Ladies and gentlemen, boys and girls – welcome to every Catholic’s favorite game show: Let’s Do Lent!

Our categories are: Prayer, Fasting, Almsgiving, Potpourri, Traditions, and Wham-o!

Let’s dive right in with our first question. The category is: Traditions.  

Lent is a time to: a) Lose enough weight so you can turns heads in your snazzy Easter Sunday duds; b) Compete with other parish families to collect the most money for Operation Rice Bowl; c) Wear sackcloth and ashes 24/7; or d) None of the above.

And, of course, the answer is a. I mean d. Yes. The answer is most assuredly d. Here’s the real scoop from our expert judges:

Lent is a 40-day-long liturgical season that begins with Ash Wednesday and concludes with the Easter Triduum, which begins Holy Thursday. Primarily a penitential season, Lent invites the faithful to recall Jesus’s 40 days in the desert and prepare our hearts for Easter through the practices of prayer, fasting, and almsgiving.

As a reminder, Lent isn’t supposed to be competitive, impossible, a weight loss program, dangerous, prideful, or a stumbling block for those around you. It is, however, a time to draw closer to God through prayer, detach and purify our souls through fasting, and give of ourselves to others through almsgiving.

Okay! Moving along to question number two. The category is: Fasting.

According to school-aged children, what is the most popular thing to give up during the season of Lent?  Is it: a) Homework; b) Eating vegetables; c) Playing video games during school hours; or d) All of the above?

The answer is: D, All of the above. Kidding aside, the church asks us to fast from food on Ash Wednesday and Good Friday and from meat on Fridays of Lent. We have the opportunity to give something up or take something on that will help purify us and help conform us more to the image of Christ Jesus.

All right! Question number three. The category is: Almsgiving.

True or false: Almsgiving means giving money and/or goods to the poor and needy.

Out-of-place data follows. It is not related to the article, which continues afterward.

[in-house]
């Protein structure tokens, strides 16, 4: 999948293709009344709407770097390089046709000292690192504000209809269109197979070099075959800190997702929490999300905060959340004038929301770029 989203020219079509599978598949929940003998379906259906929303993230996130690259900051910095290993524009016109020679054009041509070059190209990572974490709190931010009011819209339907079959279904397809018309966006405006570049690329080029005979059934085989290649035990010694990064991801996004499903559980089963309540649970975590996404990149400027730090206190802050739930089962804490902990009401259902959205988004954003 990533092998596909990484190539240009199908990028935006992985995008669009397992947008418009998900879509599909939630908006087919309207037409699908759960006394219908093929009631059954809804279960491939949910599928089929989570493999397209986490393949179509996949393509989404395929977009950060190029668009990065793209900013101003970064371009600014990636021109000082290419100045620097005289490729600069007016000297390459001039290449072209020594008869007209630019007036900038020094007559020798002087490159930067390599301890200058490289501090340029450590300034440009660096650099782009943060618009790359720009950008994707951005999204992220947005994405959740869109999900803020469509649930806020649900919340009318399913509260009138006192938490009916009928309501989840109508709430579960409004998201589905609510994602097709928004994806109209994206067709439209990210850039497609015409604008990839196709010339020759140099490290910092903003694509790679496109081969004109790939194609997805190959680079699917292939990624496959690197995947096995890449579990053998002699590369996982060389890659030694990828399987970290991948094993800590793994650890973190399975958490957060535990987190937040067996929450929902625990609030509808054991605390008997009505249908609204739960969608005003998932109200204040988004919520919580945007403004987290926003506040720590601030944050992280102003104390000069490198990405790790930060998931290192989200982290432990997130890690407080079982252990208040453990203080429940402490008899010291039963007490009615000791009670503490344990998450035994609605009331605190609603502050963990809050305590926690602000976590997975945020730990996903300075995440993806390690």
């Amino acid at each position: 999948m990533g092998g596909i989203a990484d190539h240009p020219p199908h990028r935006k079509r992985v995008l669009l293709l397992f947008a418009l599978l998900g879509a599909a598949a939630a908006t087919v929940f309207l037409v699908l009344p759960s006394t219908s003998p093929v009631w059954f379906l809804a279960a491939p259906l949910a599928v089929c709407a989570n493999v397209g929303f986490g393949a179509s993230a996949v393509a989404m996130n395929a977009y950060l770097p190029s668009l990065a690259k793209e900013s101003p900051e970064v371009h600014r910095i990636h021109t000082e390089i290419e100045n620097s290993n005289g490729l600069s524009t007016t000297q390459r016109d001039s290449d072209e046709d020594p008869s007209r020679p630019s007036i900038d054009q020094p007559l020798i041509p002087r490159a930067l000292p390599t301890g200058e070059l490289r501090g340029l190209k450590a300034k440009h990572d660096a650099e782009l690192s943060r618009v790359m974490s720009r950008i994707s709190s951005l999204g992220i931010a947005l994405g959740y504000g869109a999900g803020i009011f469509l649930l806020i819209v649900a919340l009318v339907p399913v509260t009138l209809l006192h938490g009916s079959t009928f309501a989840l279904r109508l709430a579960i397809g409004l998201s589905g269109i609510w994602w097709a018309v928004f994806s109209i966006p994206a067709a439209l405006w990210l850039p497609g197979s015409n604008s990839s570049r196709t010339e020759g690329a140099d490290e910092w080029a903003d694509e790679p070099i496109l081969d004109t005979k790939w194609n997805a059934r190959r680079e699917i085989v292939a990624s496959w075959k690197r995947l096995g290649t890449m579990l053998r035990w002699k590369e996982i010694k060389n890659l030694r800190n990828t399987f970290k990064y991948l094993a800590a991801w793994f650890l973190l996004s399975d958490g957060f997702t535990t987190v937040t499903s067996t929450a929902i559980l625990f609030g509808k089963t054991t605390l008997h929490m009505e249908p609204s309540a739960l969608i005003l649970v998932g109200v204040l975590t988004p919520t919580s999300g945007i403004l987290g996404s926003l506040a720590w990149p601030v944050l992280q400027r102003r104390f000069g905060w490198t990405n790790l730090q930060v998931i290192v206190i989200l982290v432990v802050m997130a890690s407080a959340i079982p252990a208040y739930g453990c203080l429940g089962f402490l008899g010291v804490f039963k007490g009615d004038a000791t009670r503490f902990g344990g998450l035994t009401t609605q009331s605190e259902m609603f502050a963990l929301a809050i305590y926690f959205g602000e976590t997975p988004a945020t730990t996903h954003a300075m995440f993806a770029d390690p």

The answer is: Yes! However, it doesn’t need to be limited to this definition alone. Ponder how you can give more of yourself to others through volunteerism, good deeds, and intentional acts of kindness.

Our next question – question number four. The category is: Prayer.

Question: On a scale of 1-10, how important is it that we pray during Lent?

Answer: 10! Honestly, it’s important that we pray regularly throughout the year. However, perhaps Lent is your chance to begin a new habit of prayer, or a new devotion, or to extend the time or ways in which you pray. Take time to sit still and be with the Lord.

Okay! That sound means it’s time for our Lenten Lightning Round! The category is: Potpourri.

Here’s the question: Name as many ideas you can think of for prayer, fasting, and almsgiving this Lenten season. The clock is set at 45 seconds. And, go!

Answer: Make a Lenten paper chain and count down the days until Easter Sunday. Add a special Lenten prayer before or after meals, or during family prayer time. Go to Stations of the Cross. Attend a soup supper as a family and/or volunteer to help serve. Donate goods to St. Vincent de Paul. Invite someone to join you for Easter Mass. Forego a favorite leisure activity and engage in spiritual reading instead. Read Bible stories with your kids. Write about your Lenten journey in a prayer journal. Pray the rosary; extra points if your children join you. Commit to a regular holy hour with your spouse. Commit to a regular holy 10 minutes with your kids. Skip a treat and donate the money you would have spent to charity; let your children pick where the money will go. Dive into the Scriptures more deeply during these 40 days. Receive the sacrament of reconciliation before the Triduum. Turn off the TV. Turn off the radio. Turn off your phone. Wake up early. Go to bed early. Sit in the silence. Be with the Lord.

Okay! Time’s up! Wow – that’s an awesome list of ideas. But now, it looks like we’re all tied up, so let’s move to our Tiebreaker. The category is: Wham-o.

Question: True or false – If you’re overwhelmed and struggling to choose what to do for Lent, just pick one thing and do that.

And the answer is: True! As my friend, Sister Ann Shields says: “Pick one thing.” Just one thing. Not five things or 10 or a whole list – one. Ask God which one thing he wants you to work on to draw closer to him this Lenten season. He has his ways of letting us know. And then do that one thing earnestly and faithfully.  

Well, that’s all the time we have today, folks – thanks for joining us for this episode of Let’s Do Lent! See you next time.  

Renshaw is a wife, mother and author who lives in suburban Portland.